Guest columnist Merridith A. O’Leary: Tips for minimizing risk as the state reopens during COVID-19 

  • Mark Scheel, who works for the Northampton DPW, hangs a sign last month on Main Street stating that masks must be worn and that violators are subject to a $300 fine.  GAZETTE FILE PHOTO/JERREY ROBERTS

For the Gazette
Published: 6/2/2020 10:09:39 AM

As our city, county and state move forward with reopening establishments that have been closed for months to prevent the spread of COVID-19, it will be up to individuals to make informed decisions about what risks they are willing to take. In other words, just because you can now patronize a business you couldn’t two weeks ago does not mean you should.

Being equipped with findings based on scientific research and taking into consideration public health recommendations will help everyone better evaluate relative risk of virus transmission to make the decision that is right for them and their loved ones at a given time. Here are some factors to consider as we enter a new phase of this pandemic.

What do the numbers of confirmed or suspected COVID-19 cases and deaths say about risk?

Decreased numbers understandably leads to feeling relief that we are out of the woods — but that would be a false assumption. Reduced numbers do not mean the virus is slowly vanishing. What data indicates is that the very difficult social-isolation protocols we have lived within for the last two months have been effective.

Hampshire County residents have done an excellent job of respecting these guidelines, which has allowed our region to flatten the curve of this first wave of illness. However, if we reopen and reconnect too quickly, we risk our virus trajectory resembling a roller coaster with multiple peaks rather than a slow gentle hill. As restrictions are lifted in the phases outlined by Gov. Charlie Baker, our chances and rates of infection will increase.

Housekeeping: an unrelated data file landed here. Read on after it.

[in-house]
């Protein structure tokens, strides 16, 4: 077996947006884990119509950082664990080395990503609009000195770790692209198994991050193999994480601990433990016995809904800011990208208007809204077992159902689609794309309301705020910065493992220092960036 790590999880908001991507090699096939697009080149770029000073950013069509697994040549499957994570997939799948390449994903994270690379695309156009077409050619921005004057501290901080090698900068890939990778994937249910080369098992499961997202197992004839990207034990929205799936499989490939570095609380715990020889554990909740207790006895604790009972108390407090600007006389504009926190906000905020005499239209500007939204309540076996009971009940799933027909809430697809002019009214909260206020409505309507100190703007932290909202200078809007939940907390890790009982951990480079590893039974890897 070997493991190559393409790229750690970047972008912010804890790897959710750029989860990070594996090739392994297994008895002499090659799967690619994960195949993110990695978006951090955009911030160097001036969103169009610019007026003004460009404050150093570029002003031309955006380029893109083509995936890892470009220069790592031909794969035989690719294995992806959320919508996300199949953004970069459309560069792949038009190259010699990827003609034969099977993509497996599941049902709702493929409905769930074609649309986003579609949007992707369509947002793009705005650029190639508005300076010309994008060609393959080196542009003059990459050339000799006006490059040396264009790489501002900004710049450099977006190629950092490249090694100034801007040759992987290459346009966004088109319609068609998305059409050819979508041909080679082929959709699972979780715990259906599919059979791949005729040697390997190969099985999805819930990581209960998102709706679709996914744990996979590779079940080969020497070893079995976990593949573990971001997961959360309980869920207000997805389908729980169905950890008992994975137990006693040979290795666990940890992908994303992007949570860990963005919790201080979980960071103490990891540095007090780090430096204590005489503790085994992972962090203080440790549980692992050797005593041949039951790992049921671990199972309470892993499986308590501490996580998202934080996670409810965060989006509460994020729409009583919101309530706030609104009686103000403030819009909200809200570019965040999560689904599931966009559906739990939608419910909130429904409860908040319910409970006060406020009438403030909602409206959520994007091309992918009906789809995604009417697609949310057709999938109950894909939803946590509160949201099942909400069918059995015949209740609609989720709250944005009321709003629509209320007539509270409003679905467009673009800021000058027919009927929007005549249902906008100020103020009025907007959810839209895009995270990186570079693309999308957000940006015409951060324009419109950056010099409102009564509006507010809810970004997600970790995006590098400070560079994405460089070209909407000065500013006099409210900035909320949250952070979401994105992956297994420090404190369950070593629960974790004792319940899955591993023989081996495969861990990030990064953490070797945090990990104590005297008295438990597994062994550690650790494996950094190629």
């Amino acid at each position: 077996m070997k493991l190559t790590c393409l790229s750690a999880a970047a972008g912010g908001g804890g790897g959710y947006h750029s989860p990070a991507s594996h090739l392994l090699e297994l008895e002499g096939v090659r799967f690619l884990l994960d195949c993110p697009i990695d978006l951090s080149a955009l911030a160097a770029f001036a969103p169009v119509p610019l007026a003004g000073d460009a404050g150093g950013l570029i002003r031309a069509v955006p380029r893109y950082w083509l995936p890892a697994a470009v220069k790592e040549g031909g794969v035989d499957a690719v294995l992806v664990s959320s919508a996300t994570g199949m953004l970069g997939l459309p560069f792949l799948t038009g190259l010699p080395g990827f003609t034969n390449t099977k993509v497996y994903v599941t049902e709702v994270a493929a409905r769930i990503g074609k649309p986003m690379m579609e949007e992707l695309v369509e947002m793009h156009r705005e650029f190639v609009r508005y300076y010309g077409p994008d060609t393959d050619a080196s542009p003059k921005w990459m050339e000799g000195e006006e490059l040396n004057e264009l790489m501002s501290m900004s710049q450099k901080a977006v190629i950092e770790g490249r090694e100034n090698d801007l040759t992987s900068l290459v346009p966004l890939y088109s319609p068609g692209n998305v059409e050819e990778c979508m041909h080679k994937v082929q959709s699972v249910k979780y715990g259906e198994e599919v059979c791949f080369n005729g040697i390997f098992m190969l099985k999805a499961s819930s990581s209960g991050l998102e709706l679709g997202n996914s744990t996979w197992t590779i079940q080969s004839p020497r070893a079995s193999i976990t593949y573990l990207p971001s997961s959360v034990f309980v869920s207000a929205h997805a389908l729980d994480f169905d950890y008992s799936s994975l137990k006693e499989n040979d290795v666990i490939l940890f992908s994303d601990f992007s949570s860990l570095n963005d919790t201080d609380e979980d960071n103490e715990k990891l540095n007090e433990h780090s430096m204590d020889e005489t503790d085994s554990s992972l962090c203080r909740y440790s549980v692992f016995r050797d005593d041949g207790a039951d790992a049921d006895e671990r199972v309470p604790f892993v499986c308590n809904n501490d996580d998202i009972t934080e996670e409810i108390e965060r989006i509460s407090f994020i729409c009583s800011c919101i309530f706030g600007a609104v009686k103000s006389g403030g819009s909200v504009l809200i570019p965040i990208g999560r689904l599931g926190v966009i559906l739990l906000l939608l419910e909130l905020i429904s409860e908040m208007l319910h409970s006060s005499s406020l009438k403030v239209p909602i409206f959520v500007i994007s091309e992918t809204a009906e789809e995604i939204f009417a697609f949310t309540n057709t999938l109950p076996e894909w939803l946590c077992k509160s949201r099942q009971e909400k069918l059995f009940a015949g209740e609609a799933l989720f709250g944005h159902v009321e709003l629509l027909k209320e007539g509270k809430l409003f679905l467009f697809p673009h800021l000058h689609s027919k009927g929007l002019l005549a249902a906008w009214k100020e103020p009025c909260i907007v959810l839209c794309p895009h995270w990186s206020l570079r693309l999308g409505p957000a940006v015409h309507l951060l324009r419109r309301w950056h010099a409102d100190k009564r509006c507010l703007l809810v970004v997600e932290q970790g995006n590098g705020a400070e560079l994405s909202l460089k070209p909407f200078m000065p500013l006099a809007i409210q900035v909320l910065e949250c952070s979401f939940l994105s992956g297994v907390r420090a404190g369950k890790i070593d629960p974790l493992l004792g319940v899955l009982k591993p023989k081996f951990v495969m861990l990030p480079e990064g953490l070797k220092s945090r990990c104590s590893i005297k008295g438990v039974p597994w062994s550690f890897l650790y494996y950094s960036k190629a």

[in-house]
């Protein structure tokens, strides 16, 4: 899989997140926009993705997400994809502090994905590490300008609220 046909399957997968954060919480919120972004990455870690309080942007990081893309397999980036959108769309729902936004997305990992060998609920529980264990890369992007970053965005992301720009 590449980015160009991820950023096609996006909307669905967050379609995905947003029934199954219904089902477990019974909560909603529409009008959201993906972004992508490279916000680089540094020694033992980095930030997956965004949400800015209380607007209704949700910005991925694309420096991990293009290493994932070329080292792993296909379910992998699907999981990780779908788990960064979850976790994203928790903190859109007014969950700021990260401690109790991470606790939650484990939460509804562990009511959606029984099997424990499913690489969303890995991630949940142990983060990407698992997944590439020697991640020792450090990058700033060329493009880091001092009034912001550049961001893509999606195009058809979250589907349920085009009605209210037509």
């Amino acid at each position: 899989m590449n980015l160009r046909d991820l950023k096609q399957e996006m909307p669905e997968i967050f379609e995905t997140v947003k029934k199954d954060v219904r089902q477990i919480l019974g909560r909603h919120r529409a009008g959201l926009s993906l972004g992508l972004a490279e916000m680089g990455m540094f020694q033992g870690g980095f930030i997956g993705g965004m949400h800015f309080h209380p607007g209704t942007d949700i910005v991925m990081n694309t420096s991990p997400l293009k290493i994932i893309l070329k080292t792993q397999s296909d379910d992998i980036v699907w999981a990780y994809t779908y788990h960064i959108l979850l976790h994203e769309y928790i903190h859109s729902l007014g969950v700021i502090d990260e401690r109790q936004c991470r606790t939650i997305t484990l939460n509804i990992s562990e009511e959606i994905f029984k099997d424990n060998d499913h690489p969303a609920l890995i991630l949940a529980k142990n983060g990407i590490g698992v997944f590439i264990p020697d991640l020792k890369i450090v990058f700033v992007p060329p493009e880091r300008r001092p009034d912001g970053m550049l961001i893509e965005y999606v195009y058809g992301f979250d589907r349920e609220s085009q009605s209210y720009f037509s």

Public health professionals have determined our state’s health care system will have the capacity to handle infections that occur as a result of these loosened restrictions. That capacity relies on the following assumptions:

■Testing being available for all who are exposed or feel ill with possible COVID-19 signs and symptoms. That testing is currently available in our region.

■People using that testing.

■People following public health guidelines with regard to quarantine and isolation.

■Continued vigilant hand washing, social distancing and face covering.

What things should I consider when leaving my house?

What we know so far about COVID-19 — and keep in mind we are continually learning more and refining what we know — is there are three main factors to consider when evaluating risk. The chance of contracting COVID-19 during a social interaction is not an absolute “if this, then that” formula. We all have the ability to mitigate risk by taking the following three factors into account.

Distance: How far apart you are from others. The farther apart we are, the more likely viral particles expelled by one person will fall to the ground rather than landing on you (sneaking into your nose and mouth).

Duration: How long you’re in proximity to someone. The longer an interaction, the more likely enough infectious particles will reach you. It is also important to consider the number of people you are interacting with for a substantial duration daily, as each new interaction poses its own risk.

Ventilation/air circulation: Are you inside or outside? The outdoors has been shown to greatly reduce transmission risk due to increased variable airflow and environmental factors that help to destabilize the virus. You can also think of ventilation and circulation when it comes to wearing a face covering. When you wear a face covering, the virus has poor circulation potential and will have increased barriers to transmission and infection.